Answered by Ustadha Zaynab Ansari

Question: Assalam Alaikum,
I heard a shaykh say that a husband doesn’t need to tell his wife how he spends his money. He said that a wife has a right to a portion of it that fulfills his duties to her, but everything else is up to the man’s discretion.

My husband has taken this quite literally and tells me I can’t tell him how to spend his money or disapprove of how he spends his money. This negatively has affected our marriage as naturally, a girl tries to plan for her future (kids, studying abroad, paying back loans, saving, etc). How much should a husband consult or notify his wife about how he spends his money as we all know spending even a little here and there ends up being a lot at times.

Also, how much can someone share information to their parents about marriage? What if a husband believes it is okay to share with his parents arguments he has with his wife, but the wife believes it is best to keep marriage a private affair and to ask proper people for advice but not to include relatives as it affects the in-laws perception, attitude, and behavior of the daughter/son-in-law?

Answer: In the Name of God, the Gracious, the Merciful

Dear Sister,

Assalamu alaikum.

Thank you for your question.

I’ll answer your last question first. Husbands and wives need to be very careful about complaining–or having the appearance of complaining–to their parents about their spouse. It can generate ill-feeling and should be avoided at all costs. Instead, if there is an issue, they should mutually agree to seek advice from someone who can be neutral. However, if spouses insist on talking to their respective parents, they should be fair and present the other side of the story.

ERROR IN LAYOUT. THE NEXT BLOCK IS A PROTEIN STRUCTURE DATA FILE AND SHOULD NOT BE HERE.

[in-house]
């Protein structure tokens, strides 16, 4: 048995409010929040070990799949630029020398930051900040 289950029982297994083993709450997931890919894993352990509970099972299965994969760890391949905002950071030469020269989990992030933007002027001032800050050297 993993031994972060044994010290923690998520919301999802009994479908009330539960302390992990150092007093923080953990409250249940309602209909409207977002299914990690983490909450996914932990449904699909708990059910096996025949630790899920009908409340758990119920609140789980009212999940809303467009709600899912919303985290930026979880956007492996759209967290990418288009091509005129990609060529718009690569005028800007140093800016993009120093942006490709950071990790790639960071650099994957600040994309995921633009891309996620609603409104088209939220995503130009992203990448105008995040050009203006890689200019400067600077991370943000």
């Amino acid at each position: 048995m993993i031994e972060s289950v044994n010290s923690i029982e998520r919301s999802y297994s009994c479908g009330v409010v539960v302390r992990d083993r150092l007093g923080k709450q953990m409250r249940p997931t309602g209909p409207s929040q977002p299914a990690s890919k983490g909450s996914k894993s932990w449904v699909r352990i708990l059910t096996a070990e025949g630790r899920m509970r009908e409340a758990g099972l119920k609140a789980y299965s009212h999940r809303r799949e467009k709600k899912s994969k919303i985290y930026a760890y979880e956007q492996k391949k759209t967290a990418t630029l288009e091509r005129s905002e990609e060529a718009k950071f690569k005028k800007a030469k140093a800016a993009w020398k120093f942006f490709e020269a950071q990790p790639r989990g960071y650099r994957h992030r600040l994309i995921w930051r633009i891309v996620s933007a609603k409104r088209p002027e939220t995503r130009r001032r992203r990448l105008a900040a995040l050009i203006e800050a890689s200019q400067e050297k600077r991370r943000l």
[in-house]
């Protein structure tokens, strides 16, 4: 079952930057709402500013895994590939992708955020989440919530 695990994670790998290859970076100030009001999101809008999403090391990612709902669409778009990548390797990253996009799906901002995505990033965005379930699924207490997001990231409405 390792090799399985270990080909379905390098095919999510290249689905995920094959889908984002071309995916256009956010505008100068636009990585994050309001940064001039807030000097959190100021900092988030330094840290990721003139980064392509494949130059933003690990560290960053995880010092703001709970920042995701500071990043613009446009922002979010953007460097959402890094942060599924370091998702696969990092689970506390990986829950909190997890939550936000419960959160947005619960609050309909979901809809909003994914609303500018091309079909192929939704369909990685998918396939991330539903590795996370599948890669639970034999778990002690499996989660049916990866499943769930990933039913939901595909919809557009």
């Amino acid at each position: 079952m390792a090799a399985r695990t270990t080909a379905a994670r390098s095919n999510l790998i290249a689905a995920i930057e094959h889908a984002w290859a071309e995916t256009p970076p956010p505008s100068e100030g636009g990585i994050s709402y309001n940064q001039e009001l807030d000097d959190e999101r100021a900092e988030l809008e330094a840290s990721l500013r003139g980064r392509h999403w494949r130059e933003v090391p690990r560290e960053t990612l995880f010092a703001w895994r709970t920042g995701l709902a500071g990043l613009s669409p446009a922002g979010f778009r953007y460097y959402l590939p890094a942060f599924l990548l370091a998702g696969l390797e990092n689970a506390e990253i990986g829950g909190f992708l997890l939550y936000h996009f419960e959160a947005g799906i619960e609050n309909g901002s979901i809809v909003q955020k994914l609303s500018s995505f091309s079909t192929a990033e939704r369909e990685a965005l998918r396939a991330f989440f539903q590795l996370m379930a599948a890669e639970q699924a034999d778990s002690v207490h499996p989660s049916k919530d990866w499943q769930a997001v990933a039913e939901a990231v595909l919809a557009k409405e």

Your first question is also very important and perhaps can be addressed from two angles.

1. From a fiqh standpoint, i.e., the letter of the Sacred Law, no, a husband does not have to tell his wife what he does with his money, as long as he takes care of her and their children. However, no marriage can be run strictly by a fiqh manual. That would make for a rather unhappy marriage in most cases, especially given that personal-law-type fiqh rules, generally speaking, are applicable when there’s a conflict and and are not intended to dictate the daily nuances and details of everyday married life. This concept leads to my second point:

2. A husband and wife can certainly sit down and determine how they wish to manage finances, whether they are technically his, hers, or theirs. It would, in fact, seem prudent to do so, considering that you’ve mentioned having children, paying off student loans, and studying abroad. There’s no way you can tackle these issues if you don’t, as a couple, come to some common ground. And to reach this common ground, you’ve got to have the money talk.

Now keep in mind that if you had any debt coming into the marriage, then, technically, your husband does not have to pay it off. And, technically, he can go blow all his money on a purchase and doesn’t have to tell you. But the “I don’t have to tell her/him” attitude doesn’t get one far in marriage, and won’t bring you two any closer to your mutual goals.

May Allah make things easy for you,

Zaynab Ansari

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